These commitments are all the more crucial as we stand at a key historic moment: it is now within our grasp to turn the three epidemics into low-level epidemics, virtually control them, and remove them as threats to public health if we intensify our efforts. The global community has secured the science, acquired the requisite experience and understands the high impact interventions that will sustain the results.

The African Union spearheads Africa’s development and integration in close collaboration with African Union Member States, the Regional Economic Communities and African citizens. AU Vision: An integrated, prosperous and peaceful Africa, driven by its own citizens and representing a dynamic force in global arena. 

The Global Fund is a unique global public/private partnership dedicated to attracting and disbursing additional resources to prevent and treat AIDS, tuberculosis and malaria. This partnership between governments, civil society, the private sector and affected communities represents a new approach to international health financing. The Global Fund works in close collaboration with other bilateral and multilateral organisations to supplement existing efforts in dealing with the three diseases.

The African Development Bank (AfDB) spurs sustainable economic development and social progress in its 54 regional member countries (RMCs), thus contributing to poverty reduction through mobilizing and allocating resources for investment in RMCs; and providing policy advice and technical assistance to support development efforts. The AfDB’s Human Development Department supports RMCs in areas of Education, Science, Technology and Innovation, Health, Social Protection and Youth Employment and Entrepreneurship. The AfDB recently approved a new Strategy for 2013-2022.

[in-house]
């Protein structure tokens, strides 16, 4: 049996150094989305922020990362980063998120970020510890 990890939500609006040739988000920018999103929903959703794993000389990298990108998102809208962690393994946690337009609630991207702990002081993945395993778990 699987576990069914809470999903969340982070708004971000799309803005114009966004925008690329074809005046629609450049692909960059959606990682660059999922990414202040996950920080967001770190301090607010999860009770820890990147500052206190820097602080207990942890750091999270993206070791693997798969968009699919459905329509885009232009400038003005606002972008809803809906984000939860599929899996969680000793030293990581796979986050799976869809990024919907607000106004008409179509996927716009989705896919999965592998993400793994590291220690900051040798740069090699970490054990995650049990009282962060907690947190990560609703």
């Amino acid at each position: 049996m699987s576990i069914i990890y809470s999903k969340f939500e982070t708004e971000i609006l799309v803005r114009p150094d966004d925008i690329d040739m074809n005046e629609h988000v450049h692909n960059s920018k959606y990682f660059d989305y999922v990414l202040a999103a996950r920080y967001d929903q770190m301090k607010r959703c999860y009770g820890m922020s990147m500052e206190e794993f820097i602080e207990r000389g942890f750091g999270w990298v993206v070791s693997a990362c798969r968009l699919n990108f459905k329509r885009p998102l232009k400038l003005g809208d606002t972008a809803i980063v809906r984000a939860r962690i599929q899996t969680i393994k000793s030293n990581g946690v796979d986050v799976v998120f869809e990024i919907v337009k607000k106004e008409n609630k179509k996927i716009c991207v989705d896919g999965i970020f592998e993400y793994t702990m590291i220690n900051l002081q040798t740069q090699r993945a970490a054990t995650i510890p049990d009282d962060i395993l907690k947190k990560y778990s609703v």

SOURCE

African Development Bank (AfDB)

 

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NGO denounces the suspension of antiretroviral (ARV) drug treatments

Posted by African Press International on September 3, 2013

lead photo

BRAZZAVILLE,  – A human rights NGO based in the Congolese capital Brazzzaville has denounced the suspension of antiretroviral (ARV) drug treatments for thousan ds of HIV/AIDS patients in Congo.

“As we speak, Congo is totally lacking ARVs. We’ve been to enquire at the Outpatient Treatment Centre [which supports patients]: It has no Atripla, Efavirenz or Nevirapine,” Pan African Association Thomas Sankara (APTS) chairman Germain Cephas Ewangui told IRIN.